After graduating, Smith returned home to attend medical school at the University of Minnesota. She then found herself back in Kansas City at the Truman Medical Center where she completed her residency in 2013. Smith now works as an ER physician in a hospital in Maplewood, Minnesota.
“My experiences playing soccer in college have been a really positive thing for me,” said Smith. “As an ER physician, it’s a lot of teamwork, managing and dealing with unexpected things a lot, which I think I learned to do and did a lot when I was at Kansas.”

Win No. 100: October 7, 2007 at Texas Tech, 4-1
Nervous about leaving Colorado and being homesick, Estelle Johnson quickly found a new home in Lawrence and gained another family in the KU soccer team.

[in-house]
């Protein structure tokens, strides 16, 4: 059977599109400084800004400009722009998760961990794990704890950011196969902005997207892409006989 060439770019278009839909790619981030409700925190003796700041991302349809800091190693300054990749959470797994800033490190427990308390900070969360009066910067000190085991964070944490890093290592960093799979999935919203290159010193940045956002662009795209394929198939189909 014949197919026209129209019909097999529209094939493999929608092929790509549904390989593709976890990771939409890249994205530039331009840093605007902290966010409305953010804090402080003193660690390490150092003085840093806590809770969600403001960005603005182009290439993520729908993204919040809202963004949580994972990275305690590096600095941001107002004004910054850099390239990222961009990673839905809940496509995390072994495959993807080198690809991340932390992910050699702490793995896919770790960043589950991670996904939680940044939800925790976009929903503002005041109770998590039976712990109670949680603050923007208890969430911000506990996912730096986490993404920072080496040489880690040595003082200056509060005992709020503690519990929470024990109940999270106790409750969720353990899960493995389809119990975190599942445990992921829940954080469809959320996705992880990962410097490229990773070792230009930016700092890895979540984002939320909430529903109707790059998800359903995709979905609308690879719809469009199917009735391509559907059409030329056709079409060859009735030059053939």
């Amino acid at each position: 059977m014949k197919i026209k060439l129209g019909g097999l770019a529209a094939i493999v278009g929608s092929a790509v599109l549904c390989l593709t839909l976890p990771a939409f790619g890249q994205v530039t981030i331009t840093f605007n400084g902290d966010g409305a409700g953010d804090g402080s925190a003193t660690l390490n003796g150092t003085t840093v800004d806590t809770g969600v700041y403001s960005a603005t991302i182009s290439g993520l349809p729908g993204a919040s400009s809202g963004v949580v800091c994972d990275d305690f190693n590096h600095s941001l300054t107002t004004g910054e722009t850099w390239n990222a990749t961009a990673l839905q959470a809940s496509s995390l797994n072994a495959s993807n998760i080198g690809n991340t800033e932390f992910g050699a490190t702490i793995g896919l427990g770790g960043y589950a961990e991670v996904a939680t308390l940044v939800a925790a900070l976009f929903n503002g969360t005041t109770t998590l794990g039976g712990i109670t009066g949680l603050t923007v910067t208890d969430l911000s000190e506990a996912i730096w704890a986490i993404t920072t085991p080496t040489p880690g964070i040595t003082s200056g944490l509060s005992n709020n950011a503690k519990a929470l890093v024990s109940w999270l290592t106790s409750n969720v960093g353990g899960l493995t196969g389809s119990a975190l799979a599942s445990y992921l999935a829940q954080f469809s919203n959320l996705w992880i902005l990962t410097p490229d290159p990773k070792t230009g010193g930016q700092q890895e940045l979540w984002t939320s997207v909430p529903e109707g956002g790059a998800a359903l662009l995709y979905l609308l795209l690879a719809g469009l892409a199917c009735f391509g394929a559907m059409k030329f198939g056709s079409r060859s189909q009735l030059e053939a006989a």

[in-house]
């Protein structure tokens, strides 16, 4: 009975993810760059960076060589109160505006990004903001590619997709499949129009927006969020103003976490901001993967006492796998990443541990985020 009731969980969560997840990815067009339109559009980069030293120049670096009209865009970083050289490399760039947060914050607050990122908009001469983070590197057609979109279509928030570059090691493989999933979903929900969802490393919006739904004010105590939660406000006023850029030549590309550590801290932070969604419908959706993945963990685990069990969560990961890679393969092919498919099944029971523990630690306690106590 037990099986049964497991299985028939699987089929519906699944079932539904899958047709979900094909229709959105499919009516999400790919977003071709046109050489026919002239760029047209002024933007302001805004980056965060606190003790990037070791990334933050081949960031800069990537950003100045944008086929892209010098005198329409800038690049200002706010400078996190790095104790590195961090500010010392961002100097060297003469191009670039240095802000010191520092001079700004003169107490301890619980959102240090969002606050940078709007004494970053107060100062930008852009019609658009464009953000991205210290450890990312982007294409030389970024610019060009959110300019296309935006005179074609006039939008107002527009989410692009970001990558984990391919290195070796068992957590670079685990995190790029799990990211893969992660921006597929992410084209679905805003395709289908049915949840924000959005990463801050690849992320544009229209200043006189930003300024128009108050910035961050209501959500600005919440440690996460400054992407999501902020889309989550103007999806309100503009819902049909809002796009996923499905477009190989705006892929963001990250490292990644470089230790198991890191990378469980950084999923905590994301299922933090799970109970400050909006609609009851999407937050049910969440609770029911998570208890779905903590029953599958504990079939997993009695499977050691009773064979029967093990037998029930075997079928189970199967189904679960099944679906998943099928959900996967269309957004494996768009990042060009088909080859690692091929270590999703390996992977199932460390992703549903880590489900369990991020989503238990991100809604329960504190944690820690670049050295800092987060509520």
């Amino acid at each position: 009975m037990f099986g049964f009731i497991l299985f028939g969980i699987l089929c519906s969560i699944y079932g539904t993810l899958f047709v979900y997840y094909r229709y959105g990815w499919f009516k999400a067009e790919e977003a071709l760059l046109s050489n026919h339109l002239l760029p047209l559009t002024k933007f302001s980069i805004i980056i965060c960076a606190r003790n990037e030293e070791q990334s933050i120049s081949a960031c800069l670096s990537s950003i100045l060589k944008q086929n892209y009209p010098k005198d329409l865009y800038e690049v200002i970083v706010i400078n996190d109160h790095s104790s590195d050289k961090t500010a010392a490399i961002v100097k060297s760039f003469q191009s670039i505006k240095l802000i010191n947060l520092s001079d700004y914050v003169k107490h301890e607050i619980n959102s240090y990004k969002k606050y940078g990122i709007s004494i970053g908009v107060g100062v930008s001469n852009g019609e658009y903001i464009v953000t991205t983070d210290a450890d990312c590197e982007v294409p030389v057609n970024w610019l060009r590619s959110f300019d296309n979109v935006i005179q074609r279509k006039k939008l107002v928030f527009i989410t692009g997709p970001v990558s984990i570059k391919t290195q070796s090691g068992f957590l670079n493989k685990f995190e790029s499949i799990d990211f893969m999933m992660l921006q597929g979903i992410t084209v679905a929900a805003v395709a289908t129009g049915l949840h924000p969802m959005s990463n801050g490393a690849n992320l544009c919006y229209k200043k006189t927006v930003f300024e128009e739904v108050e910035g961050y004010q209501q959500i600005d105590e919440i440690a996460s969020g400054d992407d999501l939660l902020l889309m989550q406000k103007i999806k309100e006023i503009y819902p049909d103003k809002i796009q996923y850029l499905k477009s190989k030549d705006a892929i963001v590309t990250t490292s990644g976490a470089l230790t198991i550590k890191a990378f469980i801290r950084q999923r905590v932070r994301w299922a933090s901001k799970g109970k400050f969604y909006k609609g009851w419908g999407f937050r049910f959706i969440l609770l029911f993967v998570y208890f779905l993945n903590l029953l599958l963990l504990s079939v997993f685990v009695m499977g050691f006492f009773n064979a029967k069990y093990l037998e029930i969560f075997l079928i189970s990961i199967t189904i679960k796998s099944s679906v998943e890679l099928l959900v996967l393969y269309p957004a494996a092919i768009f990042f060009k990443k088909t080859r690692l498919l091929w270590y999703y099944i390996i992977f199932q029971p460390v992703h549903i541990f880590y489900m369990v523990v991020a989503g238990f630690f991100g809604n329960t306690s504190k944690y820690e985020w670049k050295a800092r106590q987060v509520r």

“In the first five minutes of meeting Coach, all of that hesitation went away from my mind,” said Johnson. “He’s such a personable guy and I knew that I was going to learn so much from him.”
Under the leadership and influence of Francis, Kansas had made a name for itself and become a presence in the competitive Big 12 Conference. When it came time to face Texas Tech in Lubbock during the 2007 season, no one had Francis’ 100th win on their minds.
“It’s not something we really think about,” said Johnson. “I don’t want to say it’s an ordinary day, but with Coach he taught us to fight and compete for everything. Whether it’s the fifth win or the 100th win, we were still going to be in it to win it.”
Directly out of college, Johnson was drafted by the Philadelphia Independence, in the Women’s Professional Soccer League, in 2010. She is currently in her third season with the Washington Spirit.
“I never thought that I was going to still be playing at the age of 29,” said Johnson. “I’m still in love with the game. At Kansas we made a good name for ourselves because we were willing scratch and claw our way into games and finish them off. That’s the exact type of player I am now.”